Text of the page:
Family is at the center of Farmhand, specifically main character Zeke’s relationships with the family he was born into and the family he chose. Rob Guillory has created a comic lending that sense of family, occasional wackiness in a similar vein as CHEW, and a foreboding tinge of horror together to excellent results. I interviewed Rob about launching the series, his development as a writer, handing the coloring and lettering duties to others, and much more.

FARMHAND #1 debuts July 11 and has the order code MAY180011

Zeke bears a strong resemblance to yourself. Were he, his wife, and his children designed with your own family in mind?

Other than the fact that we’re both incredibly handsome black guys with families and lots of body hair, I’m afraid the comparison ends there. (Laughs.)

But seriously, of course, I’m drawing from some of my experiences as a family man in the writing of the Jenkins family. I think every creator draws from their well of experience to some degree. I’m no different. There are some things in the characters that are like people I know, and there are some things totally foreign to anyone I know. I knew folks would look at Zeke and immediately ask “Is Rob drawing himself?” And I suppose the answer is no and yes.

Why did you make the main character a writer as opposed to, say, a cartoonist?

Well, I knew I wanted Zeke to be a creative from the beginning, as his creative bent is actually pretty crucial to his overall role in FARMHAND. As I mentioned before, Zeke is the closest thing to a touchstone for me in this story, so I felt comfortable setting him up as something familiar to me, then building his character outward into unexpected territory from there. Really, that’s been my entire approach to FARMHAND. Begin with a setting that’s familiar and comfortable, then reveal that things are not at all what they seem to be.

Jedidiah and Ezekiel are very uncommon names nowadays. What made you decide on the names of the Jenkins?

Some of it was simply because the names sounded really “country”. Like, you’d expect to meet a Jedidiah on some backwoods farm, but you’d never expect a Jedidiah to be the new chairman of Apple, ya know? So part of it was me screwing with people’s expectations, as I rather enjoy doing. But yes, they are Old Testament Bible names that I was drawn to. Jedidiah is a Hebrew name that means “Beloved of God”, and it was the name God gave to Solomon, who was known for his unparalleled wisdom. So it made sense to give it to my Jedidiah, whose entire story begins with this seemingly supernatural wisdom that creates the Jedidiah Seed. And Ezekiel was one of the greatest Old Testament prophets, who saw insane supernatural visions. So that fit my Zeke as well.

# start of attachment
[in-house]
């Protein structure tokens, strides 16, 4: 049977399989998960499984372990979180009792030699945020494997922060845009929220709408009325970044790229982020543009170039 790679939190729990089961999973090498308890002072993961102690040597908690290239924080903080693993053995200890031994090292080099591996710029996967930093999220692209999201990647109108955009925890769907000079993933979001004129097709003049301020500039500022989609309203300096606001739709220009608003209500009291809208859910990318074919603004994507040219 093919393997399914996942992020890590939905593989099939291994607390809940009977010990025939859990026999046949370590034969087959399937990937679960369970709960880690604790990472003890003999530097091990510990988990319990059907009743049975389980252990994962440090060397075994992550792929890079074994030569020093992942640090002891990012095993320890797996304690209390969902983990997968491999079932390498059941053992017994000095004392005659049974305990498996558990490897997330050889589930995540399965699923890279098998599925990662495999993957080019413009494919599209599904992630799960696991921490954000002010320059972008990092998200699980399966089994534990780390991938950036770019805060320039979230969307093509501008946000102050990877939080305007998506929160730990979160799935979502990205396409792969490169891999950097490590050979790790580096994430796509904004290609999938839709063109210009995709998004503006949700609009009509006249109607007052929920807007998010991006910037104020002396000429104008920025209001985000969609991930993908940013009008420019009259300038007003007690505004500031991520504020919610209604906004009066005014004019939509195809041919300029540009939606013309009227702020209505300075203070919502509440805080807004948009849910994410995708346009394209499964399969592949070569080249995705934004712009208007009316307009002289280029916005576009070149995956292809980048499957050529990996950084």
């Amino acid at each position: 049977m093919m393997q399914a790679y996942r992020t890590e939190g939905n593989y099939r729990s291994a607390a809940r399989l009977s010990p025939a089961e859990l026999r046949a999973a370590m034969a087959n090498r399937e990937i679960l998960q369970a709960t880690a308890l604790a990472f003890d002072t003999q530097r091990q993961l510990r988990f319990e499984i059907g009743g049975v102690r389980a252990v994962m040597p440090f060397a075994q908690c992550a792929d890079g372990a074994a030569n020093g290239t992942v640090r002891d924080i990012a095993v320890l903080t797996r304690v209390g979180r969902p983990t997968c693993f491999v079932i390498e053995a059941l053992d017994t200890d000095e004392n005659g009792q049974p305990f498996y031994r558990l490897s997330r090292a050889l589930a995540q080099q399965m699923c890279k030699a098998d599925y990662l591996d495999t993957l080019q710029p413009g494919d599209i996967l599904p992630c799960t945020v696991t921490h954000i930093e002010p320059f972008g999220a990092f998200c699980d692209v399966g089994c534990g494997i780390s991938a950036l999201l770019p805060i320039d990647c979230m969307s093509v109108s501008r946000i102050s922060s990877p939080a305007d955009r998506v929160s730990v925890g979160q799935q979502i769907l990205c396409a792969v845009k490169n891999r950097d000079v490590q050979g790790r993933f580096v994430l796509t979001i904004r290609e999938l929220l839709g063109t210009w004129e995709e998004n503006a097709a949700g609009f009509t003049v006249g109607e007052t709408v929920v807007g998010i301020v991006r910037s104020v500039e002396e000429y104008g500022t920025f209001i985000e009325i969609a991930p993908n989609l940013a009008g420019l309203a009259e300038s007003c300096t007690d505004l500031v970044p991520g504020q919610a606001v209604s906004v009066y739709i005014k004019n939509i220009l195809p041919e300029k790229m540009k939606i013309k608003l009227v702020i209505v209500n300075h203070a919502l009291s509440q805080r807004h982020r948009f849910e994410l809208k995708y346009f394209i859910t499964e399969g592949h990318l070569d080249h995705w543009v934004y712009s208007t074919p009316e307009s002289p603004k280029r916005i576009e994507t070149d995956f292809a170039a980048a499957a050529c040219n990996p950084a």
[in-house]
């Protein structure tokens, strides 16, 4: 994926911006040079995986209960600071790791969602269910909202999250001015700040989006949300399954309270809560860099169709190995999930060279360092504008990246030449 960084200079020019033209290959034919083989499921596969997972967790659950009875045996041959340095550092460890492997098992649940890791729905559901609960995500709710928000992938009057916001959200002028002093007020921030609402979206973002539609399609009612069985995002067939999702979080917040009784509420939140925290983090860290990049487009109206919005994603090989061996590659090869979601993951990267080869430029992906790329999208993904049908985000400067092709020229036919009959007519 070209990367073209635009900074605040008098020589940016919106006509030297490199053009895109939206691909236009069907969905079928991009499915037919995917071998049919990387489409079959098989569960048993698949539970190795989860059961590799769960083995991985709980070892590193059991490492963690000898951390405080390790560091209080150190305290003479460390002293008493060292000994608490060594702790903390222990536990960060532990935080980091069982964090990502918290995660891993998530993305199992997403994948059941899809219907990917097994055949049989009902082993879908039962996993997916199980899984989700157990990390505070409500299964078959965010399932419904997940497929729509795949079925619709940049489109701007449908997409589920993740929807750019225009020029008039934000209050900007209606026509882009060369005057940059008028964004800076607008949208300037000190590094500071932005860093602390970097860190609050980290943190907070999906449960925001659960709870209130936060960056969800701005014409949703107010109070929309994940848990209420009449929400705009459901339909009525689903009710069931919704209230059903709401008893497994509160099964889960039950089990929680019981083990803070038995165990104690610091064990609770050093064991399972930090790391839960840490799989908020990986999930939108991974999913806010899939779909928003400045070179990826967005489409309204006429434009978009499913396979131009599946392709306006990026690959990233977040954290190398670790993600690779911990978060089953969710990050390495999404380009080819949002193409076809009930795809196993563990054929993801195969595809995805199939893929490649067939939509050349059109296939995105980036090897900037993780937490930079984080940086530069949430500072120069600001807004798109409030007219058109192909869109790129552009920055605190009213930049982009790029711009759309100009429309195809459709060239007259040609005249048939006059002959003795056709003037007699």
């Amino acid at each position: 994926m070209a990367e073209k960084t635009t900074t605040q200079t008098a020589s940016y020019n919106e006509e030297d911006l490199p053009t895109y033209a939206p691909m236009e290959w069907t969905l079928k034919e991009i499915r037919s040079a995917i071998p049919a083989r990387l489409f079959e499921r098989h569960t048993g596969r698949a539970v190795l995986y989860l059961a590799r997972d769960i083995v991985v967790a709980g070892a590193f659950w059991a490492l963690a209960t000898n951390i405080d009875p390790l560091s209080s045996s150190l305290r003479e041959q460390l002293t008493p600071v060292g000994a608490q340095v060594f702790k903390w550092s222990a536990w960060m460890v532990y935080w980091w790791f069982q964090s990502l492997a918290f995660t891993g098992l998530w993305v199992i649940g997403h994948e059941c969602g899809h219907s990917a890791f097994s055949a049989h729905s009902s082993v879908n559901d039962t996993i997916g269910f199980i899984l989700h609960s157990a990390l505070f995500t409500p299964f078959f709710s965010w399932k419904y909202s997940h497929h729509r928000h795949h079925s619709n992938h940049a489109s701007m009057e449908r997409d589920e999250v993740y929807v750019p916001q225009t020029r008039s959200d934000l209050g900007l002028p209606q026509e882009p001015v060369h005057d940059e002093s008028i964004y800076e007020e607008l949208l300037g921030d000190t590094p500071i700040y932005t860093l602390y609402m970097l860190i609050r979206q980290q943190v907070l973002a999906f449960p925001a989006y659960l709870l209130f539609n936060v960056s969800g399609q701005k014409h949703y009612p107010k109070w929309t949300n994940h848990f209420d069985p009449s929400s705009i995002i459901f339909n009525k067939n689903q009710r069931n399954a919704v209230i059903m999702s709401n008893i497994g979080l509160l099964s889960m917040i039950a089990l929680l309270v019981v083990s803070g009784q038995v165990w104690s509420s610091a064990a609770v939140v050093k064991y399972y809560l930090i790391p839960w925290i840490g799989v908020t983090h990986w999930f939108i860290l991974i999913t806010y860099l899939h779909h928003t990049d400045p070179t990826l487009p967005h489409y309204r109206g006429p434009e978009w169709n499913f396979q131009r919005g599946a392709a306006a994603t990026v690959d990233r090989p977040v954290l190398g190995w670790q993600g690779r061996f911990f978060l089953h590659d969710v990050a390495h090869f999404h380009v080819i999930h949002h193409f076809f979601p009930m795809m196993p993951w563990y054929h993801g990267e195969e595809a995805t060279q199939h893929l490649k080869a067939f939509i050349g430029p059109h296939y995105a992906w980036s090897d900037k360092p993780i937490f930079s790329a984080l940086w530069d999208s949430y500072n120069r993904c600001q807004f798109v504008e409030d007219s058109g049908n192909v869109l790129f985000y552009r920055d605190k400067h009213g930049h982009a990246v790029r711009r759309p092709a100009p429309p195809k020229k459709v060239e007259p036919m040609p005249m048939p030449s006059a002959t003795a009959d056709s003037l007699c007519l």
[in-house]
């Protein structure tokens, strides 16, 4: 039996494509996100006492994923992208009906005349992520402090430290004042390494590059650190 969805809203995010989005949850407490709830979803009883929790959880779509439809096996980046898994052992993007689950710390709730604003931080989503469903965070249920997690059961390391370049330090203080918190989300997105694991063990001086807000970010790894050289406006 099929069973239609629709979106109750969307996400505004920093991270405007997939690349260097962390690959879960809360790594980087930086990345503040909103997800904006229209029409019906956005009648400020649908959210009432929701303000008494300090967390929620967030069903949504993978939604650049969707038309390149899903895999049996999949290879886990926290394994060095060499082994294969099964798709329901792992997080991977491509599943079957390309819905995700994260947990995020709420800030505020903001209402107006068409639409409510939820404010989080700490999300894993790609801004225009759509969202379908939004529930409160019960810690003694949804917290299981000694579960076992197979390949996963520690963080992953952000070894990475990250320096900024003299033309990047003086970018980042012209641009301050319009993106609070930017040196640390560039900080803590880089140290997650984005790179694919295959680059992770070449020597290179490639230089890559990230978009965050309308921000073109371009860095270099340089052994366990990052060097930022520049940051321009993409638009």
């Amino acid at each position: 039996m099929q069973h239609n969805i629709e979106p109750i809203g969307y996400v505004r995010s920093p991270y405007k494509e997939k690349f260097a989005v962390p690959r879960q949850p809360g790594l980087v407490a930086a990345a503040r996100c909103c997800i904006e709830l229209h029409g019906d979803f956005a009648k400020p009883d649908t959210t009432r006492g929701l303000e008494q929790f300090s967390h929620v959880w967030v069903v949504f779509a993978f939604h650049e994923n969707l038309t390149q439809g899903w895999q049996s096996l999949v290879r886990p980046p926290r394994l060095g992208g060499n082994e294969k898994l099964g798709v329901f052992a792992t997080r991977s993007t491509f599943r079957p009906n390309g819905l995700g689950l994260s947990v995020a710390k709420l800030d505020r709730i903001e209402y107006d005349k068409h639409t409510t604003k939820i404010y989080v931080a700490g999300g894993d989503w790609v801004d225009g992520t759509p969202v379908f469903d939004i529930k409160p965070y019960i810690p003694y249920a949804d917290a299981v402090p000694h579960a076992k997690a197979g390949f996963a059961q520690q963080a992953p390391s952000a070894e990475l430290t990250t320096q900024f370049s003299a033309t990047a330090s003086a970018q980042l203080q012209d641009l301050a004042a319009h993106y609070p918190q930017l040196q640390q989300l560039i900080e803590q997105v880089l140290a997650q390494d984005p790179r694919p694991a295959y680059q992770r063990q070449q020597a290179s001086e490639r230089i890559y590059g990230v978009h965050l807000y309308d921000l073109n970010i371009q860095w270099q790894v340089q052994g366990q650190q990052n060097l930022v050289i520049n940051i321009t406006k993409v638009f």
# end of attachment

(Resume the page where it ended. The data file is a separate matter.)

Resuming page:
Like Chew, Farmhand has a wacky concept that has the potential for deep exploration and many different kinds of stories. Is that coincidence, or did you want to stick to a familiar wheelhouse for your first ongoing series as a writer and artist?

When I first pitched (CHEW co-creator) John Layman my rough concept for FARMHAND, he warned me that I might be typecast as “the guy who does really weird stories”. But after eight years of CHEW, I’m pretty sure I’m already that guy, so I might as well roll with it. I didn’t start out with some formula when creating FARMHAND. This idea began with a very simple and weird premise that organically grew into something with a very rich mythology. And really, this is the only story I felt drawn to telling. It’s just that simple. I wanted to make a comic that’s unlike anything else out there, and sometimes being original looks wacky at first.

How much do you think interpreting John Layman’s scripts for a decade influenced your voice as a writer?